UNIVERSITY CATALOG: 2019-2020

Program: B.A., Gender and Women’s Studies

Double Major

Program Description

The Gender and Women’s Studies department emphasizes interdisciplinary, cross-cultural and transnational studies with a focus on the intersectionality of gender, race, class and sexuality. It includes coursework in feminist theories, women and social movements, transnational feminisms, women of color feminisms, postcolonial feminism, women’s economic conditions in the context of globalization and development, productions of women in the media and literature, women and religion, queer studies, women’s health and masculinity studies.

The Gender and Women’s Studies department teaches students to view the world with a critical analytical approach grounded in a social justice framework. The department adheres to a disciplinary practice that centers on an integrative, intersectional framing of issues concerning gender, race, class, sexuality, nationality, ethnicity, age and the differently abled.

The double major is designed for students who choose Gender and Women’s Studies as their second field of study. The 30-unit program will equip students with the competencies of the field and provide an excellent special focus for any field in the Humanities and Social and Behavioral Sciences. Courses taken toward fulfilling one major may also count toward fulfilling parallel requirements in the second major.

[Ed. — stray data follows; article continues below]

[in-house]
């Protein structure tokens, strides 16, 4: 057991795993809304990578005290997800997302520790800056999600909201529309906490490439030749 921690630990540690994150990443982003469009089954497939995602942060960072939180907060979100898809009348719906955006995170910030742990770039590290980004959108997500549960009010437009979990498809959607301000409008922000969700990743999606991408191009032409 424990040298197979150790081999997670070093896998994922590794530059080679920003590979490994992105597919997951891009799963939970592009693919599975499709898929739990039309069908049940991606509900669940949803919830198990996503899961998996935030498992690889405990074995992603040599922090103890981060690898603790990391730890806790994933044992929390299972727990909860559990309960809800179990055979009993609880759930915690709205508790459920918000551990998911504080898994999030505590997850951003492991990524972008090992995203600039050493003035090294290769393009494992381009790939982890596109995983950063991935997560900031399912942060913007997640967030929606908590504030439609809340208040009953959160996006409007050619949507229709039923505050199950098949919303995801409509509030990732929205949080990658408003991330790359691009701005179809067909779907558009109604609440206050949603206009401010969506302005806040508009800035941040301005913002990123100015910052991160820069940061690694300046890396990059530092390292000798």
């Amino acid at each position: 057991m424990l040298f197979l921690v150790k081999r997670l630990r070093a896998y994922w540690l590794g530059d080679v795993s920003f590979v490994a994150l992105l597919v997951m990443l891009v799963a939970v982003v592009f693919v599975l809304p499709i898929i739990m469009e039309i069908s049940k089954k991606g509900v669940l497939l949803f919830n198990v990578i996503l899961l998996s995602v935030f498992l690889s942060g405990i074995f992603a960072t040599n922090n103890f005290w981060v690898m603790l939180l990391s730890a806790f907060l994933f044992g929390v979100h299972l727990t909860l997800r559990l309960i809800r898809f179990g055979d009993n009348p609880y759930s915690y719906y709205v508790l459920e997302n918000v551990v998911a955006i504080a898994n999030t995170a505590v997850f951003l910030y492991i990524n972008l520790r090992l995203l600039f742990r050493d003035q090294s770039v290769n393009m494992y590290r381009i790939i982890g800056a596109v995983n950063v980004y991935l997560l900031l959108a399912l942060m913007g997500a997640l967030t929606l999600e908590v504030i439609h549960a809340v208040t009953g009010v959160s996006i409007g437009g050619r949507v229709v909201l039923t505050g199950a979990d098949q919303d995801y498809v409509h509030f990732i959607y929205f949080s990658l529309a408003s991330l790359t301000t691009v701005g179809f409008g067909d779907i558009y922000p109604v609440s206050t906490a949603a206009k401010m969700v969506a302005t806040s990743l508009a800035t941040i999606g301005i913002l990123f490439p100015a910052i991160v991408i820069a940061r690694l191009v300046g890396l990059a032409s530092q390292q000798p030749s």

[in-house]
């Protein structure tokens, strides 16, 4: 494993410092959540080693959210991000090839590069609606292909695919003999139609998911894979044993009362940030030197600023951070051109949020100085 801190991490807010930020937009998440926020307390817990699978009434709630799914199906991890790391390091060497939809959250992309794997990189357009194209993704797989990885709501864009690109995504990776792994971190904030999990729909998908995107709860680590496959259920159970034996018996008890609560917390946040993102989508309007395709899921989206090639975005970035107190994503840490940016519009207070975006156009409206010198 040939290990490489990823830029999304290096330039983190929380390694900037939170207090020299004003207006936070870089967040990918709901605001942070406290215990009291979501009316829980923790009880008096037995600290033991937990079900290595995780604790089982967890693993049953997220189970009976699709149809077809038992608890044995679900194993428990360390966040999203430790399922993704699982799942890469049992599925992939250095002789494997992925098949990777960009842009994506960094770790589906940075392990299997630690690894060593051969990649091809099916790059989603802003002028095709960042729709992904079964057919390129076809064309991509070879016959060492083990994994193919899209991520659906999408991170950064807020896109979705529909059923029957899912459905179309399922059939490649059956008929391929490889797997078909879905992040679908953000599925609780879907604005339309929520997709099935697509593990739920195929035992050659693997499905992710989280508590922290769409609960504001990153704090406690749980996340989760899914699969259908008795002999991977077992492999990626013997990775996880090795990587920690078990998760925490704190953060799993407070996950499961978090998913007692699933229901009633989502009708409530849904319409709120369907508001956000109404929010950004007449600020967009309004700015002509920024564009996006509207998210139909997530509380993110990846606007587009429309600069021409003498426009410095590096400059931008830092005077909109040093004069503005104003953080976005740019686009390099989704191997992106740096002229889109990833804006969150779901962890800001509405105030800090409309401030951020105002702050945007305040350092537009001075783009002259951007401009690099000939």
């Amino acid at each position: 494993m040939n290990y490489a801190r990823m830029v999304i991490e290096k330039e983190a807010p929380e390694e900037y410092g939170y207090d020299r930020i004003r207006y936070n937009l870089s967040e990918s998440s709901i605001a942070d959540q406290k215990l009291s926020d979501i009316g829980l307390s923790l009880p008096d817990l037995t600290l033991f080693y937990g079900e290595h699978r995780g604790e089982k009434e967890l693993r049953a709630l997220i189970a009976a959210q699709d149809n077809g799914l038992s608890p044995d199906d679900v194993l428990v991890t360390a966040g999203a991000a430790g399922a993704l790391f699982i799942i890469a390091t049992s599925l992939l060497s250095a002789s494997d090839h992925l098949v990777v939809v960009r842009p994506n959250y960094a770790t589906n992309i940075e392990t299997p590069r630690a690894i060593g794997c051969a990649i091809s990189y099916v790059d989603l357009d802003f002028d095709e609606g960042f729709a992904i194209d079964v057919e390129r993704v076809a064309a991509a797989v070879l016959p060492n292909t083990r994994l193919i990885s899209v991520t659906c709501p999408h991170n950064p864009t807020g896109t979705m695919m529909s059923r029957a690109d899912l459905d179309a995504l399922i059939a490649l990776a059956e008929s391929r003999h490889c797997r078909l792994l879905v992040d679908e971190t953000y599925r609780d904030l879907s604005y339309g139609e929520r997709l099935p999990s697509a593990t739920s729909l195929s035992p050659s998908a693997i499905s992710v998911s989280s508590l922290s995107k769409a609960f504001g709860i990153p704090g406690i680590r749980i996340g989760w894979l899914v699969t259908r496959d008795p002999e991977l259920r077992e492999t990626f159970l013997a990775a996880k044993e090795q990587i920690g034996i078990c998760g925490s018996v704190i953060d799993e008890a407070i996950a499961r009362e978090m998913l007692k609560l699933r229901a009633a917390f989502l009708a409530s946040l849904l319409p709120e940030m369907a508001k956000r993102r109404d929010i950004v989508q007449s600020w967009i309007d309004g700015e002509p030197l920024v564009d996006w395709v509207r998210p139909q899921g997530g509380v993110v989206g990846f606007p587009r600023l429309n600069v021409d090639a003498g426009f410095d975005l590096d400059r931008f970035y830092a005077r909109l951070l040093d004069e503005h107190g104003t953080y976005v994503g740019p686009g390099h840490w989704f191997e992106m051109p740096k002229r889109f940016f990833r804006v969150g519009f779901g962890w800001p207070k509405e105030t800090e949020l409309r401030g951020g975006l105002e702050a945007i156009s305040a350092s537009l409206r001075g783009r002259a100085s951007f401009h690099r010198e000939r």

Contact

Department of Gender and Women’s Studies
Chair: Florence Kyomugisha
Jerome Richfield (JR) 340
(818) 677-3110

Student Learning Outcomes

Students will:

  1. Obtain a level of proficiency in the discipline of Gender and Women’s Studies, which can include but is not limited to knowledge of feminist movements, intersectionality, queer and trans* studies, imperialism and coloniality, transnational feminisms, feminist theories and/or feminist research methods.
  2. Recognize the gender dimension of social, economic, cultural, historical, political, national and global inequalities; become familiar with a range of past and present major issues affecting women and men in society; and learn how to critically assess these issues from a feminist perspective.
  3. Articulate ethical propositions, demonstrate self-reflexivity about their ideas and social and political positions, and practice empathetic listening with one another and with the underprivileged that promote gender, race, class, sexual justice and democratic values.
  4. Develop a sense of agency grounded in the development of their skills in oral and written communication. They learn to express ideas effectively, tailoring arguments and presentation styles to audience and context.
  5. Obtain media literacy and information competency by learning how to use visual media and new technologies to assess, interpret and generate information from a variety of sources, including print and electronic media, film and video, and Internet technologies.